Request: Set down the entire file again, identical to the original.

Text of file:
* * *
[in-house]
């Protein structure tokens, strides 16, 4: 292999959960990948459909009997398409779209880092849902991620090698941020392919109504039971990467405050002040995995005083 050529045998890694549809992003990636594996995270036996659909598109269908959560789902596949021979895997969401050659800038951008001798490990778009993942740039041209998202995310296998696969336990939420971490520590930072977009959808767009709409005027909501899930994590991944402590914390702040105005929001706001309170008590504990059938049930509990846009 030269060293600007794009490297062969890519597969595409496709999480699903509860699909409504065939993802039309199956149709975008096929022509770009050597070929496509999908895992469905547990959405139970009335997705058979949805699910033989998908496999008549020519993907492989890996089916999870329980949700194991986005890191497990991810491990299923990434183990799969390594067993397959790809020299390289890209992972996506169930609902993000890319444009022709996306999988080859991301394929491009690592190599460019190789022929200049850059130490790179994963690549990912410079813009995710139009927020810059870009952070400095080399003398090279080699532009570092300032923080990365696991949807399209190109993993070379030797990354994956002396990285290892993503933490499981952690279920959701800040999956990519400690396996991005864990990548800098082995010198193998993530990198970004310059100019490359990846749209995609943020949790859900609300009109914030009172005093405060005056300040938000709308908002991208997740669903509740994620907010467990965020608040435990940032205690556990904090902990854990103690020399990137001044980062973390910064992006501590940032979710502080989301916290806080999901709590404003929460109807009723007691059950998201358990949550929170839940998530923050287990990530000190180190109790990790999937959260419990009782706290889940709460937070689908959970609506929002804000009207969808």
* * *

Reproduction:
[in-house]
């Protein structure tokens, strides 16, 4: 292999959960990948459909009997398409779209880092849902991620090698941020392919109504039971990467405050002040995995005083 050529045998890694549809992003990636594996995270036996659909598109269908959560789902596949021979895997969401050659800038951008001798490990778009993942740039041209998202995310296998696969336990939420971490520590930072977009959808767009709409005027909501899930994590991944402590914390702040105005929001706001309170008590504990059938049930509990846009 030269060293600007794009490297062969890519597969595409496709999480699903509860699909409504065939993802039309199956149709975008096929022509770009050597070929496509999908895992469905547990959405139970009335997705058979949805699910033989998908496999008549020519993907492989890996089916999870329980949700194991986005890191497990991810491990299923990434183990799969390594067993397959790809020299390289890209992972996506169930609902993000890319444009022709996306999988080859991301394929491009690592190599460019190789022929200049850059130490790179994963690549990912410079813009995710139009927020810059870009952070400095080399003398090279080699532009570092300032923080990365696991949807399209190109993993070379030797990354994956002396990285290892993503933490499981952690279920959701800040999956990519400690396996991005864990990548800098082995010198193998993530990198970004310059100019490359990846749209995609943020949790859900609300009109914030009172005093405060005056300040938000709308908002991208997740669903509740994620907010467990965020608040435990940032205690556990904090902990854990103690020399990137001044980062973390910064992006501590940032979710502080989301916290806080999901709590404003929460109807009723007691059950998201358990949550929170839940998530923050287990990530000190180190109790990790999937959260419990009782706290889940709460937070689908959970609506929002804000009207969808």